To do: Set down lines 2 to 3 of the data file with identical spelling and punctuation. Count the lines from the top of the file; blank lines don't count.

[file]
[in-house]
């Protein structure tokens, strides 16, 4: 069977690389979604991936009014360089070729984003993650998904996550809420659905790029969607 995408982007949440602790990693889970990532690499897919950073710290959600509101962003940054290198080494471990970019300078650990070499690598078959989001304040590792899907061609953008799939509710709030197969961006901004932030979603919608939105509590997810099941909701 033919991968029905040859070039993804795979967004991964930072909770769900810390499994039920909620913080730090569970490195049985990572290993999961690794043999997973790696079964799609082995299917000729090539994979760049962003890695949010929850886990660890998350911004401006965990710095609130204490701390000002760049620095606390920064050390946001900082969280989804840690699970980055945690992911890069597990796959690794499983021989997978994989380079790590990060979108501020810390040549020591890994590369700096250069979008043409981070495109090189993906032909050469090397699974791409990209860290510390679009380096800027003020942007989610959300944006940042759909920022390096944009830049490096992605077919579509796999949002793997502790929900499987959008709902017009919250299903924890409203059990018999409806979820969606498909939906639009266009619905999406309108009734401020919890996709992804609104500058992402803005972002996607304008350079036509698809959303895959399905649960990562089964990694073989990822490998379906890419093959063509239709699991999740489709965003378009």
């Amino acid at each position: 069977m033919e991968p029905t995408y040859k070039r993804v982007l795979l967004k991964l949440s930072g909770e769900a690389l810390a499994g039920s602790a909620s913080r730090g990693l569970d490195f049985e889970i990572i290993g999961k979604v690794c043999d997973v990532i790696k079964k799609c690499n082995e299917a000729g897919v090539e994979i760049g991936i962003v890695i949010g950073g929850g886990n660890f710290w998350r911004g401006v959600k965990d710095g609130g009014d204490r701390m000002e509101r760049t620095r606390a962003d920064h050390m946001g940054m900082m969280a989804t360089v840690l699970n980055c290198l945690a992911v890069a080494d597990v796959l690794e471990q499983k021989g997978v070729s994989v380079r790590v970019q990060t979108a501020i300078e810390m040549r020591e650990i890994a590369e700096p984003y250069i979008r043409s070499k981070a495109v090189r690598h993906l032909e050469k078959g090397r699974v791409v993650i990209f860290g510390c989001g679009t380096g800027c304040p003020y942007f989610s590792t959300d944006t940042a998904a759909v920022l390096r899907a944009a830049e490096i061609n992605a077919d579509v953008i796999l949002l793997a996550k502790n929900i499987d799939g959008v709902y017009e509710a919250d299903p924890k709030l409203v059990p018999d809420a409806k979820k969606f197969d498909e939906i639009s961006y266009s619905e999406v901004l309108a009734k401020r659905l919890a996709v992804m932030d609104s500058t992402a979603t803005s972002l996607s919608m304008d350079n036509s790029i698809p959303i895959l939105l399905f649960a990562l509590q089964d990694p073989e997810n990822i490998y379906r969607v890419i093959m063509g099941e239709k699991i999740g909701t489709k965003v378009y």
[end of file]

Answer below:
């Protein structure tokens, strides 16, 4: 069977690389979604991936009014360089070729984003993650998904996550809420659905790029969607 995408982007949440602790990693889970990532690499897919950073710290959600509101962003940054290198080494471990970019300078650990070499690598078959989001304040590792899907061609953008799939509710709030197969961006901004932030979603919608939105509590997810099941909701 033919991968029905040859070039993804795979967004991964930072909770769900810390499994039920909620913080730090569970490195049985990572290993999961690794043999997973790696079964799609082995299917000729090539994979760049962003890695949010929850886990660890998350911004401006965990710095609130204490701390000002760049620095606390920064050390946001900082969280989804840690699970980055945690992911890069597990796959690794499983021989997978994989380079790590990060979108501020810390040549020591890994590369700096250069979008043409981070495109090189993906032909050469090397699974791409990209860290510390679009380096800027003020942007989610959300944006940042759909920022390096944009830049490096992605077919579509796999949002793997502790929900499987959008709902017009919250299903924890409203059990018999409806979820969606498909939906639009266009619905999406309108009734401020919890996709992804609104500058992402803005972002996607304008350079036509698809959303895959399905649960990562089964990694073989990822490998379906890419093959063509239709699991999740489709965003378009």
């Amino acid at each position: 069977m033919e991968p029905t995408y040859k070039r993804v982007l795979l967004k991964l949440s930072g909770e769900a690389l810390a499994g039920s602790a909620s913080r730090g990693l569970d490195f049985e889970i990572i290993g999961k979604v690794c043999d997973v990532i790696k079964k799609c690499n082995e299917a000729g897919v090539e994979i760049g991936i962003v890695i949010g950073g929850g886990n660890f710290w998350r911004g401006v959600k965990d710095g609130g009014d204490r701390m000002e509101r760049t620095r606390a962003d920064h050390m946001g940054m900082m969280a989804t360089v840690l699970n980055c290198l945690a992911v890069a080494d597990v796959l690794e471990q499983k021989g997978v070729s994989v380079r790590v970019q990060t979108a501020i300078e810390m040549r020591e650990i890994a590369e700096p984003y250069i979008r043409s070499k981070a495109v090189r690598h993906l032909e050469k078959g090397r699974v791409v993650i990209f860290g510390c989001g679009t380096g800027c304040p003020y942007f989610s590792t959300d944006t940042a998904a759909v920022l390096r899907a944009a830049e490096i061609n992605a077919d579509v953008i796999l949002l793997a996550k502790n929900i499987d799939g959008v709902y017009e509710a919250d299903p924890k709030l409203v059990p018999d809420a409806k979820k969606f197969d498909e939906i639009s961006y266009s619905e999406v901004l309108a009734k401020r659905l919890a996709v992804m932030d609104s500058t992402a979603t803005s972002l996607s919608m304008d350079n036509s790029i698809p959303i895959l939105l399905f649960a990562l509590q089964d990694p073989e997810n990822i490998y379906r969607v890419i093959m063509g099941e239709k699991i999740g909701t489709k965003v378009y």